Flying is quick and usually the easiest way to cover a big distance, but with the convenience of modern-day flying, and especially budget airlines, it sometimes feels like the aura and romance has been lost from travel. Trains on the other hand, still feel romantic to us, so we thought we’d share our favorite railway adventures with you.
Hue to Da Nang, Vietnam
Approximately 103 km in length, the train from Hue to Da Nang takes around two and a half hours on a scenic express route that follows the Hai Van Pass (‘Ocean Cloud Pass’) on one side and the South China Sea to the other. The views are spectacular, especially when hugging the coastline, but the real pleasure in train travel in Vietnam is the social element of this form of travel. Although you can opt for a private air-conditioned cabin, it’s the ‘standard’ class seating that offers the ‘local’ experience where it’s common to be invited to join fellow travelers drinking and eating – popular time-passing activities in Vietnam!
Kanchanaburi to Nam Tok, Thailand
This famous rail route in Thailand takes in a stretch of line commonly known as the ‘Death Railway ’, built during World War II by Allied prisoners during the Japanese occupation of Thailand to create a route through to Myanmar. The line is most famous for the iconic black iron River Kwai Bridge and takes in some spectacular scenery along the way. From Kanchanaburi to Nam Tok takes approximately two hours, but you can also take the train from Bangkok all the way through to Nam Tok, a journey that will take four hours but has less inspirational scenery until you arrive at Death Railway Bridge, after which the journey becomes a scenic sightseeing tour of Thailand’s lovely landscapes.
Trans-Mongolian Railway, Russia – Mongolia – China
One of the longest railway routes in the world, the Trans-Mongolian Railway is one of four interconnecting routes that are all commonly confused with the primary route, the Trans-Siberian Railway. This primary route of the railroad covers a breathtaking 9,289km and spans no fewer than seven time zones, but it is the third primary route, the Trans-Mongolian Express that continues into Asia, all the way to from Moscow to Beijing via Mongolia, crossing the Gobi desert in the process. This journey is not for the time conscious: the expansive journey takes around 6 days and nights of travel, stopping numerous stations and borders along the way. The train even changes its ‘wheels’, from the Russian standard to Chinese before it can ride China’s railway lines.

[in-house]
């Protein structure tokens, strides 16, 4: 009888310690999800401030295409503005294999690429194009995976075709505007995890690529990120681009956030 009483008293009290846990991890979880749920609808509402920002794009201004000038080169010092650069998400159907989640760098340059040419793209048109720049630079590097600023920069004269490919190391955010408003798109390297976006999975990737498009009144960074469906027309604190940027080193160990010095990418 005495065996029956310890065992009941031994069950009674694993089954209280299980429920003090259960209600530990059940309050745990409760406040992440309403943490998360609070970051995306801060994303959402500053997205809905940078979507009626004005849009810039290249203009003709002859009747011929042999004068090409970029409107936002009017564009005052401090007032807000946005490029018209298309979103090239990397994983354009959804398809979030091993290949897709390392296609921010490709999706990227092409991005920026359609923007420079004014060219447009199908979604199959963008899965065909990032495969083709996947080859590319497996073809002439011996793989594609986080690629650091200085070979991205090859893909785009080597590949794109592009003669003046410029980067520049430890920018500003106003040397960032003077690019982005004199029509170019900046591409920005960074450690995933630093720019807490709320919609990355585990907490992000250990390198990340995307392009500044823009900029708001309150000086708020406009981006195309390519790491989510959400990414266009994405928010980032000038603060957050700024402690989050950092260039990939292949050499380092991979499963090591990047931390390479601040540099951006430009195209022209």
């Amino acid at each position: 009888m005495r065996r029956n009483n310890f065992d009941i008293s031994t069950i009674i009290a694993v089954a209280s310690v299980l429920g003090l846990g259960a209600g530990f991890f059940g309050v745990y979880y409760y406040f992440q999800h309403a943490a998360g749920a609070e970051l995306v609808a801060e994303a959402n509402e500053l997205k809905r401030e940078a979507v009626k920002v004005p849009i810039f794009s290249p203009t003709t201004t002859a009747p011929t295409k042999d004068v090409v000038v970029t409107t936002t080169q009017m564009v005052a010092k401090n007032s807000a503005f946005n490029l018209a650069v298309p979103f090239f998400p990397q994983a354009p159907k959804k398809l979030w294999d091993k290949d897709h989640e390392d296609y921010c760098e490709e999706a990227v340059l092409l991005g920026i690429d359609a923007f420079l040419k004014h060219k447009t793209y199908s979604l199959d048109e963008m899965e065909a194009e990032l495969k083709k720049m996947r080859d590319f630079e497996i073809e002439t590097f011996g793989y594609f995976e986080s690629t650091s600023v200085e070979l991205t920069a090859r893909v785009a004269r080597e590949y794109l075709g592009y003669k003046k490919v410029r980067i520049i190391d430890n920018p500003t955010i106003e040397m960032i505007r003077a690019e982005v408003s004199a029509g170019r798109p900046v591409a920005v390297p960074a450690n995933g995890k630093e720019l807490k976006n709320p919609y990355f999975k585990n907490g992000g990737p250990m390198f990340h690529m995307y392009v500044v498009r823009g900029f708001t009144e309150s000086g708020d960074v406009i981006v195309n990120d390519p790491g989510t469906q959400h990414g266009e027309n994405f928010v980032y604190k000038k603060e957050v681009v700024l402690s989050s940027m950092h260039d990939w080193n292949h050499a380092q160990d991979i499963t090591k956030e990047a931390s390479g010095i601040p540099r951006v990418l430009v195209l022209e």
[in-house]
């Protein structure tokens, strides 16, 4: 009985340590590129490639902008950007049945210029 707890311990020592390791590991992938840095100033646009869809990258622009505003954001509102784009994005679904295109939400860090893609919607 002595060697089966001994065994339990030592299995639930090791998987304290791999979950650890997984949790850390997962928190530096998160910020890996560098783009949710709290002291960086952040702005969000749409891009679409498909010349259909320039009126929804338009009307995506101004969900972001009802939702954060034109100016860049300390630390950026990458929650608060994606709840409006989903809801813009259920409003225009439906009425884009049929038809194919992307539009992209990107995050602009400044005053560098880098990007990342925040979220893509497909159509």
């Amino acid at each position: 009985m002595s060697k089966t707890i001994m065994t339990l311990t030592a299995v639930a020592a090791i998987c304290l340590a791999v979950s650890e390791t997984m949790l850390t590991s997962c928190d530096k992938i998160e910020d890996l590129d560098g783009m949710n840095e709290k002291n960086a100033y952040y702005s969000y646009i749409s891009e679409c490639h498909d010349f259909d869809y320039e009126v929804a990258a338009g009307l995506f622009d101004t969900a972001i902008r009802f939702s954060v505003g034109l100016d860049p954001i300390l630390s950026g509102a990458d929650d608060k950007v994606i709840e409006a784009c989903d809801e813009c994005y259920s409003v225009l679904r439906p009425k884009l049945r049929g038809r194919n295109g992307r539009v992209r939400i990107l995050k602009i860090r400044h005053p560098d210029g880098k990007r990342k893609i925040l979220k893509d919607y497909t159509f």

Maglev Train, China
Quite the opposite of the Trans-Mongolian railway route, China’s Shanghai Maglev route, which links Shanghai Pudong International Airport with Pudong, lasts for just 8 minutes. It’s not the length of the route that’s significant here however; it’s the style in which the train speeds along. ‘Maglev’ is short for ‘magnetic levitation’ a term used to describe the way these engineless trains are propelled down the track with a magnetic field created by electric coils in the train and the track combing to push the levitated train forward with opposing polarity. The trains are powered by electricity and are a quieter, smoother form of transportation that’s less damaging to the environment than diesel locomotives.
The airborne trains are also capable of much quicker acceleration and braking thanks to their non-reliance on friction, meaning they can move at record setting speeds – the Shanghai Maglev holds the ‘world’s fastest’ commercial train service, clocking a top speed of 431 km/h (268 mph).
The Goteik Viaduct, Myanmar
Completed in 1900, the Goteik viaduct is a bridge that connects the towns of Pyin U Lwin and Lashio, in Shan, Myanmar (100km northeast of Mandalay) and is the largest railway trestle in the world. Originally constructed by the then-occupying British, the bridge stretches some 2,260ft (689 m) and is supported by 15 towers. The scariest prospect for most about the viaduct is the height of the bridge, which stands 335ft (102 m) high in the air just 12ft (3.54m) wide – not for the faint of heart or those who suffer from vertigo! For the more confident, carefree traveler the train ride provides breathtaking views of the surrounding nature from a jaw-dropping angle – it’s certainly a route that’s great for fearless photographers.
If you’d like to experience any of these fascinating train journeys while on your holidays in Asia make sure you let our Travel Specialists know – they will be happy to include one of these cultural adventures in your tailor-made itinerary!